It’s not that Snowden was entirely unwelcome in Hong Kong. Beijing must have quietly enjoyed the delicious irony of having a Western “dissident” — as state-run news site China.org.cn described him — seeking sanctuary in a territory belonging to the communist state. His revelations of U.S. spying on Hong Kong and Chinese computer systems also punctured any moral superiority Washington had been able to maintain in its ongoing cybersecurity war with Beijing. The Hong Kong–based South China Morning Post was told by Snowden that U.S. spies were hacking into Chinese mobile-phone companies to steal text messages and attacking servers at Tsinghua University in Beijing, prompting protests and cries of American hypocrisy in mainland China.
But while there was schadenfreude at U.S. embarrassment over the revelations, Beijing didn’t want Snowden to stick around too long — a situation that could have easily drawn ongoing attention to its own questionable record on human rights and privacy. For that reason, Beijing was “quite happy to let Snowden go” says Joseph Cheng, a China watcher at City University of Hong Kong.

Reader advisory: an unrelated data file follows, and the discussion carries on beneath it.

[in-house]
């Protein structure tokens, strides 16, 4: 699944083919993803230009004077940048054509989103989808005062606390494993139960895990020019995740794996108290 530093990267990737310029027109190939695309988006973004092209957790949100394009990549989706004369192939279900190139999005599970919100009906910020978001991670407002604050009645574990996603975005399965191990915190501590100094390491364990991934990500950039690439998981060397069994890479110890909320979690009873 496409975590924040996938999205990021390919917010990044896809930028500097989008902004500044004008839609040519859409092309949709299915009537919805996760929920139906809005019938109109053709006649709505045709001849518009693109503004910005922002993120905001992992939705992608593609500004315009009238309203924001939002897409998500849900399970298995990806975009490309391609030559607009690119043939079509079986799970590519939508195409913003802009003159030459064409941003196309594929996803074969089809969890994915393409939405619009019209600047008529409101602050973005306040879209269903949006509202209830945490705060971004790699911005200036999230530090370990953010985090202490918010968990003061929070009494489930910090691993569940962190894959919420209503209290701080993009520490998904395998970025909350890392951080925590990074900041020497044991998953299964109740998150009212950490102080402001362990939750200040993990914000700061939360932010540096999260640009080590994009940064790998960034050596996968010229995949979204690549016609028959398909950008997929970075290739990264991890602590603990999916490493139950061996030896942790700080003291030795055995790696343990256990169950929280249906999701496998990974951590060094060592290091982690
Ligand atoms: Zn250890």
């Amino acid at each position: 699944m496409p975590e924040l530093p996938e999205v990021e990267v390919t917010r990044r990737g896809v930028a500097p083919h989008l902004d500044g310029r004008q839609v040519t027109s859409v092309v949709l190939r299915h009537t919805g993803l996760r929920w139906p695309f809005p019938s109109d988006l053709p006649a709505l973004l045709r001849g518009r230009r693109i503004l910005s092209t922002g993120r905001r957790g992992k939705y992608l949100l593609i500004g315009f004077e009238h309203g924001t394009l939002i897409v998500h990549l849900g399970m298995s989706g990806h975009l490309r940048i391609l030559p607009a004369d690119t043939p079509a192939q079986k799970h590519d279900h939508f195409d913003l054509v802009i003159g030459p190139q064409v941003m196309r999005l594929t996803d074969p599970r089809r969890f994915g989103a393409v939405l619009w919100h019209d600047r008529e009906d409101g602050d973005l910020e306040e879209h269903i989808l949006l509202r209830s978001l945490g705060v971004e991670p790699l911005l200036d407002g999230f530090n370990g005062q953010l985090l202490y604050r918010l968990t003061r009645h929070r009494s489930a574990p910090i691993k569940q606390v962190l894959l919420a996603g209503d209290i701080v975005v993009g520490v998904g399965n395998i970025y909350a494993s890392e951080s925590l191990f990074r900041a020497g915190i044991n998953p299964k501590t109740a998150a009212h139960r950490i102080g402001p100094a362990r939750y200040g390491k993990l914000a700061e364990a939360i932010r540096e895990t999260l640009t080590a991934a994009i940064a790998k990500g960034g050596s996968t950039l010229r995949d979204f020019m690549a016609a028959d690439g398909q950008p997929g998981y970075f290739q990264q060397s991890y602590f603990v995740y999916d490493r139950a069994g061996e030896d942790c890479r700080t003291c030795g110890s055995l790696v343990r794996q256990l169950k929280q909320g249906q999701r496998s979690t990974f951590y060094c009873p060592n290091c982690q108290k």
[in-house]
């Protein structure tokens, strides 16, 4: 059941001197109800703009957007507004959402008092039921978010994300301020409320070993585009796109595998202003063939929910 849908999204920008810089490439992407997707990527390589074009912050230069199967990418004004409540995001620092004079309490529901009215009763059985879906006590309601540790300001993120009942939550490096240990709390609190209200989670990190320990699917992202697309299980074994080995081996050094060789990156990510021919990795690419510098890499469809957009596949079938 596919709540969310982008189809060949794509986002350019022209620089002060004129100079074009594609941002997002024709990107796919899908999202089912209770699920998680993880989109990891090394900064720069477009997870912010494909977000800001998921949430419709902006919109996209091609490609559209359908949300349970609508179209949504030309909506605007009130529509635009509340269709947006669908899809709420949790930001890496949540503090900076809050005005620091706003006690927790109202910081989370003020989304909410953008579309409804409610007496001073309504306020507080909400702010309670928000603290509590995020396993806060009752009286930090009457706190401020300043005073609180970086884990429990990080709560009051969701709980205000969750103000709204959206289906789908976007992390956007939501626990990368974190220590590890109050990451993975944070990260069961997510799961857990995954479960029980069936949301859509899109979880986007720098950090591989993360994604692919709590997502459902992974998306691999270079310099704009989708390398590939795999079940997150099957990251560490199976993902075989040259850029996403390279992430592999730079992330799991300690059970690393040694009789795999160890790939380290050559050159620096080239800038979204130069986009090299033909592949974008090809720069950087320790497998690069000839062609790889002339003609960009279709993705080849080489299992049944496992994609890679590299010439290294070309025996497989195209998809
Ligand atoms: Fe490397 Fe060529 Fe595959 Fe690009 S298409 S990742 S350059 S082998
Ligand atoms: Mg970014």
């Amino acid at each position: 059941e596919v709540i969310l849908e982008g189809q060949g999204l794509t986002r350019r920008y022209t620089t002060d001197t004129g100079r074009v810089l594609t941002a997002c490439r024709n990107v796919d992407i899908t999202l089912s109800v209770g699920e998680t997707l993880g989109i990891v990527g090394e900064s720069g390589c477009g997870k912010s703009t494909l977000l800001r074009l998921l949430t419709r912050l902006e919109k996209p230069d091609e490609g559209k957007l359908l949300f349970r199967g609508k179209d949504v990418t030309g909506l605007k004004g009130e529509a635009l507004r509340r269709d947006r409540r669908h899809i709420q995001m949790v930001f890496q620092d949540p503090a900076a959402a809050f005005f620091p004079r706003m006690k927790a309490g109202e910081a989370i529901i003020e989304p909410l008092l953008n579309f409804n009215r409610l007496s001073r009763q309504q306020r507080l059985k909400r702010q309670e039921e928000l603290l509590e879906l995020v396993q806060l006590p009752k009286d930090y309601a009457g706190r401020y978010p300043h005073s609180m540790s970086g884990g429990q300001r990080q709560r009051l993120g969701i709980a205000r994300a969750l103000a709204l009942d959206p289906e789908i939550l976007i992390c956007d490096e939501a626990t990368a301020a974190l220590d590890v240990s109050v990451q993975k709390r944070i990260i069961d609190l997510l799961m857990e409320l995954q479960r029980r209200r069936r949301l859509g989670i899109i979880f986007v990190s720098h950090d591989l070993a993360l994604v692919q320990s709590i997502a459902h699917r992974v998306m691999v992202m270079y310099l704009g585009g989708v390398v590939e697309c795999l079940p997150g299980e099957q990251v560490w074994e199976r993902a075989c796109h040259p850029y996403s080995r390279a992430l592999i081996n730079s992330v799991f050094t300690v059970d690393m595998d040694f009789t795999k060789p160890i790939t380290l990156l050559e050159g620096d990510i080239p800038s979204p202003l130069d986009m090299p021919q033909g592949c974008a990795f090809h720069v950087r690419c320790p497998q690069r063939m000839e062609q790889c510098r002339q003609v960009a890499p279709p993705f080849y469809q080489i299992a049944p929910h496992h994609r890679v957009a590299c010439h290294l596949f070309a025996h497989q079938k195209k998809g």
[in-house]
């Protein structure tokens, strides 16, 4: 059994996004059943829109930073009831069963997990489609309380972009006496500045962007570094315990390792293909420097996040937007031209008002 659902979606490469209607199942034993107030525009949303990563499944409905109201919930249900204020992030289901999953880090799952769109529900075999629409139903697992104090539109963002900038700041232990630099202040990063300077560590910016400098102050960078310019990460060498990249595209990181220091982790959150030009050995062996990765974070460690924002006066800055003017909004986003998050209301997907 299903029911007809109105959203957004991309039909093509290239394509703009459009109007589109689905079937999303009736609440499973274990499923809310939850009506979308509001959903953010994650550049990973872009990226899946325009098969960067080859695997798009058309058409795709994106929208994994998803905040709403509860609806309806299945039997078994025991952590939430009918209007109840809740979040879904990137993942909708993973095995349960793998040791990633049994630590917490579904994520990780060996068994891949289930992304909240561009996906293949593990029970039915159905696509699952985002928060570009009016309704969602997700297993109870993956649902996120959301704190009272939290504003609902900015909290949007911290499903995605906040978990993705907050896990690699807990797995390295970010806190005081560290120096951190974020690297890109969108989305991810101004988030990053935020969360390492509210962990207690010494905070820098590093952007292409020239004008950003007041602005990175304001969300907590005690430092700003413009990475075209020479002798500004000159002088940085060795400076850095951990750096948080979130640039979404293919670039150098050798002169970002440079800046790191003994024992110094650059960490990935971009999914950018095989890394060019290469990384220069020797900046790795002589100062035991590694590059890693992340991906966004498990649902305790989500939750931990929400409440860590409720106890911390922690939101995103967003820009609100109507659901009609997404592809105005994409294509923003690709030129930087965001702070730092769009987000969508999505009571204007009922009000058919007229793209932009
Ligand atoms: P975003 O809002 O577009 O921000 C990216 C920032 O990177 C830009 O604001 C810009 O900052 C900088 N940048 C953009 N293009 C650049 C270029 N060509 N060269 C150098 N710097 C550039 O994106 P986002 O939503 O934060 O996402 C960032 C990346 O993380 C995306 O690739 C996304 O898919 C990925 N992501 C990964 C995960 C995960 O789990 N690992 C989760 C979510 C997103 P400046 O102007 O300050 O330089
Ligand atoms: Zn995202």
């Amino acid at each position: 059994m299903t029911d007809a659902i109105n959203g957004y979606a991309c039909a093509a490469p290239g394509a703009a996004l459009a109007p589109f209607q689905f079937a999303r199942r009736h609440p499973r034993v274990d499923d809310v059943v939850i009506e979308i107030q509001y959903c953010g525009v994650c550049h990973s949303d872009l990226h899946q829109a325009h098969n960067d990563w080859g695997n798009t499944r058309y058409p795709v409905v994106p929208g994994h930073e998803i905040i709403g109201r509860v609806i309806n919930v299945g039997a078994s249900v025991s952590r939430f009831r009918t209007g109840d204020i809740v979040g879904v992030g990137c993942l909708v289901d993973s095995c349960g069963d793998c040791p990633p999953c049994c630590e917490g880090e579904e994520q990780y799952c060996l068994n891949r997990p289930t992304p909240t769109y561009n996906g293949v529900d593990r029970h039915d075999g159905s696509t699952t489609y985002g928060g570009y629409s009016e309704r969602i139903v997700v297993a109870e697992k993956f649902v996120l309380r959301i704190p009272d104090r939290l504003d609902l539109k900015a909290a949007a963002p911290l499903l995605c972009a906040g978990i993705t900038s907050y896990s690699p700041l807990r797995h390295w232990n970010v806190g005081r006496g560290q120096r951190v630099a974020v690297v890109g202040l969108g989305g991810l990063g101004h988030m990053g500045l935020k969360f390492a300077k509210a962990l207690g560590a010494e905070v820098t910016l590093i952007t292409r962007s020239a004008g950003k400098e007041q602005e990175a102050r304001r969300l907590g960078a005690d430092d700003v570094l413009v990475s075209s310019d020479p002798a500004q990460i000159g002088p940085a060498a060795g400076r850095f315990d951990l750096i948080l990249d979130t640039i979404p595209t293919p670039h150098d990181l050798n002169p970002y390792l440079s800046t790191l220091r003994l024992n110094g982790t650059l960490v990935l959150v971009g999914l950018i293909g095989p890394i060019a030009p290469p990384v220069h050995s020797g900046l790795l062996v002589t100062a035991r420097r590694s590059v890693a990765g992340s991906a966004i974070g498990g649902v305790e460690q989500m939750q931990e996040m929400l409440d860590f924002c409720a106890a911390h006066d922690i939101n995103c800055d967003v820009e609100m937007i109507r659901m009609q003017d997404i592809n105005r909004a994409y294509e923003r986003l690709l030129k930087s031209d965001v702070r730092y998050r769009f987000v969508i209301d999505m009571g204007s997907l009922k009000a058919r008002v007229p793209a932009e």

Ho, Snowden’s legal adviser, believes that the matter “was decided by Beijing.” The American, Ho tells TIME, “came to Hong Kong because he believes Hong Kong has good rule of law, but he did not realize how complicated entering the court process would be. He felt that the situation was getting complicated, and therefore changed his view.” Whether Beijing’s discomfort or Hong Kong’s desire to avoid a messy extradition ultimately held sway, both had their reasons for wanting the whistle-blower to disappear. And Snowden was only too happy to oblige.
— With reporting by Jennifer Cheng / Hong Kong